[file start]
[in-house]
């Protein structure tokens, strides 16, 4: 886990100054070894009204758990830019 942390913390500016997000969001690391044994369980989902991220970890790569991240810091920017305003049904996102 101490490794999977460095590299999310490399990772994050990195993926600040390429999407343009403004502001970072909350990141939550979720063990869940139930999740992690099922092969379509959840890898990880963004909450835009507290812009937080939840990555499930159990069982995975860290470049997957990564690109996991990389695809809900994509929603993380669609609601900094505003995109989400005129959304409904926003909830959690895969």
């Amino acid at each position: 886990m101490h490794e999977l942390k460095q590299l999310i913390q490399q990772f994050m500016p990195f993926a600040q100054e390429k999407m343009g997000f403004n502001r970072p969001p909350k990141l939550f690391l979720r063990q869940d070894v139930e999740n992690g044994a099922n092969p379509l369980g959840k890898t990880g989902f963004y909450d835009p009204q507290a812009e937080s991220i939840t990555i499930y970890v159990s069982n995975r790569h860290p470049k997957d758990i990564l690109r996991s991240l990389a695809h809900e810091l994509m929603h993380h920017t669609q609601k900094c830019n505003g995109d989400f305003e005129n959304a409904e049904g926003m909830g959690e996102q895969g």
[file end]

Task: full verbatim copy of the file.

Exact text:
[in-house]
């Protein structure tokens, strides 16, 4: 886990100054070894009204758990830019 942390913390500016997000969001690391044994369980989902991220970890790569991240810091920017305003049904996102 101490490794999977460095590299999310490399990772994050990195993926600040390429999407343009403004502001970072909350990141939550979720063990869940139930999740992690099922092969379509959840890898990880963004909450835009507290812009937080939840990555499930159990069982995975860290470049997957990564690109996991990389695809809900994509929603993380669609609601900094505003995109989400005129959304409904926003909830959690895969």
């Amino acid at each position: 886990m101490h490794e999977l942390k460095q590299l999310i913390q490399q990772f994050m500016p990195f993926a600040q100054e390429k999407m343009g997000f403004n502001r970072p969001p909350k990141l939550f690391l979720r063990q869940d070894v139930e999740n992690g044994a099922n092969p379509l369980g959840k890898t990880g989902f963004y909450d835009p009204q507290a812009e937080s991220i939840t990555i499930y970890v159990s069982n995975r790569h860290p470049k997957d758990i990564l690109r996991s991240l990389a695809h809900e810091l994509m929603h993380h920017t669609q609601k900094c830019n505003g995109d989400f305003e005129n959304a409904e049904g926003m909830g959690e996102q895969g």